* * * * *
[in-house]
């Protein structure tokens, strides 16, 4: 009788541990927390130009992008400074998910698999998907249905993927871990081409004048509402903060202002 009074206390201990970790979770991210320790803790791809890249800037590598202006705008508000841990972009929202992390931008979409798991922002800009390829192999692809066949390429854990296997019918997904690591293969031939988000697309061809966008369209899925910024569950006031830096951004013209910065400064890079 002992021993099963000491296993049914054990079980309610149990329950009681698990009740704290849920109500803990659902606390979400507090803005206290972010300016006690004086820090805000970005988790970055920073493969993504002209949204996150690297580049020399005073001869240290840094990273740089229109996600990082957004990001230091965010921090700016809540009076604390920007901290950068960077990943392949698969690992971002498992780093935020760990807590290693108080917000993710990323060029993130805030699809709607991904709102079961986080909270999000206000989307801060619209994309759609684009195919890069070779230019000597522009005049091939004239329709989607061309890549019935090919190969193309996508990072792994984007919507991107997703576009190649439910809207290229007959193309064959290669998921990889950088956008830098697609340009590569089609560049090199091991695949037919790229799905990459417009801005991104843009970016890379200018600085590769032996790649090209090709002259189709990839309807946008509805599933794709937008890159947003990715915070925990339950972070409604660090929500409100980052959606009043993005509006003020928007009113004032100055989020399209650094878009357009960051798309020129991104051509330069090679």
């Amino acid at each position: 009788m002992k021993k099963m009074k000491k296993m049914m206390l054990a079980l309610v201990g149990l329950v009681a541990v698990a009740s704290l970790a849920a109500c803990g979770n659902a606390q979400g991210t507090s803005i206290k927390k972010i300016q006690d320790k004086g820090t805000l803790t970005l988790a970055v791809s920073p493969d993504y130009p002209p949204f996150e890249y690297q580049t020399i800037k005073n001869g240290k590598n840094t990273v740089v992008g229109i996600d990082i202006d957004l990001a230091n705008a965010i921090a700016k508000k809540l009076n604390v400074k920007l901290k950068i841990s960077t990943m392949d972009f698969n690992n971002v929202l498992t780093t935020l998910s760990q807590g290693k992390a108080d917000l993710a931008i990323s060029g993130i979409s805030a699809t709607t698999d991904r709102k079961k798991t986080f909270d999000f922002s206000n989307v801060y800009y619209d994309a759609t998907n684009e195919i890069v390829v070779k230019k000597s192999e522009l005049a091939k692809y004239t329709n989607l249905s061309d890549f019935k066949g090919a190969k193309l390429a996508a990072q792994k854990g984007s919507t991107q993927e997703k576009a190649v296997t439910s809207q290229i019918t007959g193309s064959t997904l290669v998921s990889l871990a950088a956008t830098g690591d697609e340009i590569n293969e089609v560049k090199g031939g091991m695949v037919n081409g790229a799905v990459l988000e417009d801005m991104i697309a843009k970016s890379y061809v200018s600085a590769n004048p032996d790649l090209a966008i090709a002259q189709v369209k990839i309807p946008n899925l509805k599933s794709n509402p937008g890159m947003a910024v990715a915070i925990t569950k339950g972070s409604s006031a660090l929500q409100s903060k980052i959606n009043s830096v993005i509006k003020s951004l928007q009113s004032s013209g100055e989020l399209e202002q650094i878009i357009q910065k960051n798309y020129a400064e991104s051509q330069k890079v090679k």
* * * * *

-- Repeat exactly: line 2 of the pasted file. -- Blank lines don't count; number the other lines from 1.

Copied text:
């Protein structure tokens, strides 16, 4: 009788541990927390130009992008400074998910698999998907249905993927871990081409004048509402903060202002 009074206390201990970790979770991210320790803790791809890249800037590598202006705008508000841990972009929202992390931008979409798991922002800009390829192999692809066949390429854990296997019918997904690591293969031939988000697309061809966008369209899925910024569950006031830096951004013209910065400064890079 002992021993099963000491296993049914054990079980309610149990329950009681698990009740704290849920109500803990659902606390979400507090803005206290972010300016006690004086820090805000970005988790970055920073493969993504002209949204996150690297580049020399005073001869240290840094990273740089229109996600990082957004990001230091965010921090700016809540009076604390920007901290950068960077990943392949698969690992971002498992780093935020760990807590290693108080917000993710990323060029993130805030699809709607991904709102079961986080909270999000206000989307801060619209994309759609684009195919890069070779230019000597522009005049091939004239329709989607061309890549019935090919190969193309996508990072792994984007919507991107997703576009190649439910809207290229007959193309064959290669998921990889950088956008830098697609340009590569089609560049090199091991695949037919790229799905990459417009801005991104843009970016890379200018600085590769032996790649090209090709002259189709990839309807946008509805599933794709937008890159947003990715915070925990339950972070409604660090929500409100980052959606009043993005509006003020928007009113004032100055989020399209650094878009357009960051798309020129991104051509330069090679």